Published: 02 June 2021
Over 500,000 people have now signed up to be contacted about hearing how to be involved in COVID-19 vaccine studies. Health and Social Care Secretary Matt Hancock MP announced the milestone at the Downing Street Press Conference on 27 May.
Set up in July 2020, the NHS COVID-19 Vaccine Research Registry has helped thousands of people to be recruited into vital COVID-19 vaccine studies throughout the pandemic, and contributed to the 39,000 volunteers who have since agreed to take part in the UK.
It is thanks to the selflessness of those who were willing to take part in vaccine studies that there are a number of safe and effective vaccines available for the UK population and across the world. Without the willingness of volunteers, the vaccine research registry could not have worked.
Supporting 10 vital vaccine studies so far, the registry has people registered from across the UK and has helped research staff to be put in contact with potential study volunteers. Studies are continuing into new vaccines, vaccines for special groups such as pregnant women, booster vaccines, optimum vaccine schedules and vaccines alongside seasonal flu vaccines.
The service was commissioned as part of the UK Government’s Vaccine Taskforce in conjunction with the NIHR, NHS Digital and the Northern Ireland, Scottish and Welsh Governments.
By building a large bank of interested members of the public, the registry has enabled several studies of the ability to reach their recruitment target in weeks rather than months or even years. It has also helped make the UK a destination for COVID-19 vaccine research for companies from across the world, putting the UK at the forefront of development of the vaccines and early access to them.
A NHS Digital dashboard has helped research staff and members of the public gain a clear picture of those making up the registry, including location, ethnicity and age.
John Nother, NIHR Chief Digital Officer, said:
“When the pandemic started, we thought how can we use digital technology and the massive amount of goodwill and public spirit amongst people in the UK to help? The NHS Vaccine Research Registry was a way to support the key trials to get underway fast. The system has enabled researchers to quickly identify and match suitable and willing volunteers to the right vaccine trials. It also puts the volunteer in control, so that they get to hear about studies directly and choose which they want to sign up for.”
William van’t Hoff, NIHR Clinical Research Network Chief Executive Officer, said:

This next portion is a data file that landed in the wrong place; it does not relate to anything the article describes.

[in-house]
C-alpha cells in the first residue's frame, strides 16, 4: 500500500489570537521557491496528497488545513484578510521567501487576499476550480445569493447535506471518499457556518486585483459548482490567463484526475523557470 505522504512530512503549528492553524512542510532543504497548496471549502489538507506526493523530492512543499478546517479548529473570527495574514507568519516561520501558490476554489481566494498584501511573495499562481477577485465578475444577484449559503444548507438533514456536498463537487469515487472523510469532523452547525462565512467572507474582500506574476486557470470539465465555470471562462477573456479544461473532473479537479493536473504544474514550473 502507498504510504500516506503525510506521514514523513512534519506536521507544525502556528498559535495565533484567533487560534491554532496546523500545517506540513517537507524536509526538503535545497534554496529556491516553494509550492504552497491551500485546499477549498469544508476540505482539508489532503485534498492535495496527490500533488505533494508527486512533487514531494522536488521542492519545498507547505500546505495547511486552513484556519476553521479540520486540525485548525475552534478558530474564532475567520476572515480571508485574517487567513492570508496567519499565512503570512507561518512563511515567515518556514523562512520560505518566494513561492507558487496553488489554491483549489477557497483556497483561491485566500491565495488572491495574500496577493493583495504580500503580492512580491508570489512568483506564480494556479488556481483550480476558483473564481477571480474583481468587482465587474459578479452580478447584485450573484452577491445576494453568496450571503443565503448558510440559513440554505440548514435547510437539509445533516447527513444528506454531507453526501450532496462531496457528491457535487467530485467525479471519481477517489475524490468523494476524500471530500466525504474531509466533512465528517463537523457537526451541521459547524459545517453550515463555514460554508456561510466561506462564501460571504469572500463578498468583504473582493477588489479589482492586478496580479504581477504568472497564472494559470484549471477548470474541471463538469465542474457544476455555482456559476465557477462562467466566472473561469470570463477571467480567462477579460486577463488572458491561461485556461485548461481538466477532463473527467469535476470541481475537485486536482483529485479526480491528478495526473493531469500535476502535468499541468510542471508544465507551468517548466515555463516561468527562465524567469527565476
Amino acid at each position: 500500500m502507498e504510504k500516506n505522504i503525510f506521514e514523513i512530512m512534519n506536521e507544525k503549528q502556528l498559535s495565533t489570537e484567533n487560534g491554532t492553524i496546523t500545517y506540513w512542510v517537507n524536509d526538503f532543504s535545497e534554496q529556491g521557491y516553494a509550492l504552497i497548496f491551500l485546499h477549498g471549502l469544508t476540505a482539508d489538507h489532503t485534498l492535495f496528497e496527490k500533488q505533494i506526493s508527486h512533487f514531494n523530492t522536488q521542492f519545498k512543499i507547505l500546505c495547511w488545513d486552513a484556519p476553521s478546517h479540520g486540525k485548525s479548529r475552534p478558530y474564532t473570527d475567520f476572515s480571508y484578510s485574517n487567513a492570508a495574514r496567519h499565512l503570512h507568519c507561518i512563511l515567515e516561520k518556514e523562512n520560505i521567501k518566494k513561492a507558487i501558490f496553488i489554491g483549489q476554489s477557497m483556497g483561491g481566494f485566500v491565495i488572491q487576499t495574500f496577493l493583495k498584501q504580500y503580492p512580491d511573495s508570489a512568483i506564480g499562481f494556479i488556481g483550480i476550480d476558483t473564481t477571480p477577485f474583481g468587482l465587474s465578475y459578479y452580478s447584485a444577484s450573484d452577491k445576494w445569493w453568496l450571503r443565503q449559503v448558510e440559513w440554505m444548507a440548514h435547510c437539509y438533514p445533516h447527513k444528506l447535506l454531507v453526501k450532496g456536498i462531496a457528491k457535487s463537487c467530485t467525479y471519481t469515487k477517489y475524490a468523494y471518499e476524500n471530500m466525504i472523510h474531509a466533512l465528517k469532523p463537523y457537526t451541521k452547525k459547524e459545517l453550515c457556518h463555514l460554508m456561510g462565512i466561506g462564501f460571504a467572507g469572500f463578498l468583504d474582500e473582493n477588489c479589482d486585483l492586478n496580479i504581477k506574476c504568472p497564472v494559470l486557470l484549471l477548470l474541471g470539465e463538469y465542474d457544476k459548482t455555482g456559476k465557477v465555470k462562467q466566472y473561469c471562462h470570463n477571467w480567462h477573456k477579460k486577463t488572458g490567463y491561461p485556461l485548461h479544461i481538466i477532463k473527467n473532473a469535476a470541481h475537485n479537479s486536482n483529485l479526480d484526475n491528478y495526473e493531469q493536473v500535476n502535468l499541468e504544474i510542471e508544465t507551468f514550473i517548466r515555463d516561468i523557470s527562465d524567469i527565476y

"The registry is a testament to great collaboration with many partners. Our public's willingness to sign up their interest in trials has made a huge difference in speeding up the studies, helping study teams across the UK to quickly link people to research.
“On behalf of the NIHR, I’d like to really thank each of the half a million people who have signed up, together they have made a major contribution to developing COVID-19 vaccines to tackle the pandemic."
The service, which continues to run and helps support recruitment to COVID-19 vaccine studies, is available to anyone aged 18 or over, living in the UK. To register, people fill in some personal and contact details, and answer a series of basic health screening questions on an NHS.UK website form. The service is highly secure, with personal data and permissions held in a NHS system managed by NHS Digital, the national organisation responsible for IT in the health and social care system.
More Ways to Be Part of Research
Those interested in taking part in research and hearing more about study opportunities and news are encouraged to do so by visiting the Be Part of Research website. You can also visit the NIHR website to find out more about their response to COVID-19. The interest and engagement in the NHS COVID-19 Vaccine Research Registry from the public and potential volunteers has demonstrated the UK’s willingness to help find treatments and vaccines for the disease.
By creating and learning how to empower a research engaged population, it is hoped the momentum behind COVID-19 research can be shared across common disease areas and help accelerate research into cancer, diabetes, heart diseases, dementia and more.